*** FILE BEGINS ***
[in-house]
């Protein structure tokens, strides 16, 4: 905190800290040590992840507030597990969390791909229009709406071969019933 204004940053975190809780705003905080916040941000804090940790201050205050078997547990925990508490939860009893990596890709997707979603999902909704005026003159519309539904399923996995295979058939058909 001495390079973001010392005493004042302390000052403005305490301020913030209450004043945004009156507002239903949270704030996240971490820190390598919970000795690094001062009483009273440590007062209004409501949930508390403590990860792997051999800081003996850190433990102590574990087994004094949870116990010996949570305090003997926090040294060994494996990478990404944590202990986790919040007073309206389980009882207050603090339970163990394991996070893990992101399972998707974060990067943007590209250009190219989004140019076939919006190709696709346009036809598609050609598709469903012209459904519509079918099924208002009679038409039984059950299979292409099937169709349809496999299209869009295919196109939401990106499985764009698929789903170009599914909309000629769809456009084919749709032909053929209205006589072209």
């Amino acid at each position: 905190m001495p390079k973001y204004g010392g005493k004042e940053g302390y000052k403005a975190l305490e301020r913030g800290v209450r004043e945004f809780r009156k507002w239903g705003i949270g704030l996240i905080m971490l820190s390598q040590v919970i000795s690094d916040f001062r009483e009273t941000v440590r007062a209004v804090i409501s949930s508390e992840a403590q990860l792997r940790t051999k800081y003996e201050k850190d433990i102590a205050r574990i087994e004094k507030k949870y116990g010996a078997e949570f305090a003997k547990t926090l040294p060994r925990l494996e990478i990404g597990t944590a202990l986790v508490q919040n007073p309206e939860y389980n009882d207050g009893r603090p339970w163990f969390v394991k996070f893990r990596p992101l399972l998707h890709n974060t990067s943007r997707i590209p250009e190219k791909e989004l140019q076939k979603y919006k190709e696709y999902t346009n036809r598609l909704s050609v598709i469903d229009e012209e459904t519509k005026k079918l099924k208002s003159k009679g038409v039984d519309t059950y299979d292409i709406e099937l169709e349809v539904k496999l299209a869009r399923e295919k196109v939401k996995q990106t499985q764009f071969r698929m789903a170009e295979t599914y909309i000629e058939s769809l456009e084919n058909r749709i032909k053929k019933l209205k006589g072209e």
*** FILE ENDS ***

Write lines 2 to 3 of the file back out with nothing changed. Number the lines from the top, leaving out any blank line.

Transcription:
């Protein structure tokens, strides 16, 4: 905190800290040590992840507030597990969390791909229009709406071969019933 204004940053975190809780705003905080916040941000804090940790201050205050078997547990925990508490939860009893990596890709997707979603999902909704005026003159519309539904399923996995295979058939058909 001495390079973001010392005493004042302390000052403005305490301020913030209450004043945004009156507002239903949270704030996240971490820190390598919970000795690094001062009483009273440590007062209004409501949930508390403590990860792997051999800081003996850190433990102590574990087994004094949870116990010996949570305090003997926090040294060994494996990478990404944590202990986790919040007073309206389980009882207050603090339970163990394991996070893990992101399972998707974060990067943007590209250009190219989004140019076939919006190709696709346009036809598609050609598709469903012209459904519509079918099924208002009679038409039984059950299979292409099937169709349809496999299209869009295919196109939401990106499985764009698929789903170009599914909309000629769809456009084919749709032909053929209205006589072209």
């Amino acid at each position: 905190m001495p390079k973001y204004g010392g005493k004042e940053g302390y000052k403005a975190l305490e301020r913030g800290v209450r004043e945004f809780r009156k507002w239903g705003i949270g704030l996240i905080m971490l820190s390598q040590v919970i000795s690094d916040f001062r009483e009273t941000v440590r007062a209004v804090i409501s949930s508390e992840a403590q990860l792997r940790t051999k800081y003996e201050k850190d433990i102590a205050r574990i087994e004094k507030k949870y116990g010996a078997e949570f305090a003997k547990t926090l040294p060994r925990l494996e990478i990404g597990t944590a202990l986790v508490q919040n007073p309206e939860y389980n009882d207050g009893r603090p339970w163990f969390v394991k996070f893990r990596p992101l399972l998707h890709n974060t990067s943007r997707i590209p250009e190219k791909e989004l140019q076939k979603y919006k190709e696709y999902t346009n036809r598609l909704s050609v598709i469903d229009e012209e459904t519509k005026k079918l099924k208002s003159k009679g038409v039984d519309t059950y299979d292409i709406e099937l169709e349809v539904k496999l299209a869009r399923e295919k196109v939401k996995q990106t499985q764009f071969r698929m789903a170009e295979t599914y909309i000629e058939s769809l456009e084919n058909r749709i032909k053929k019933l209205k006589g072209e």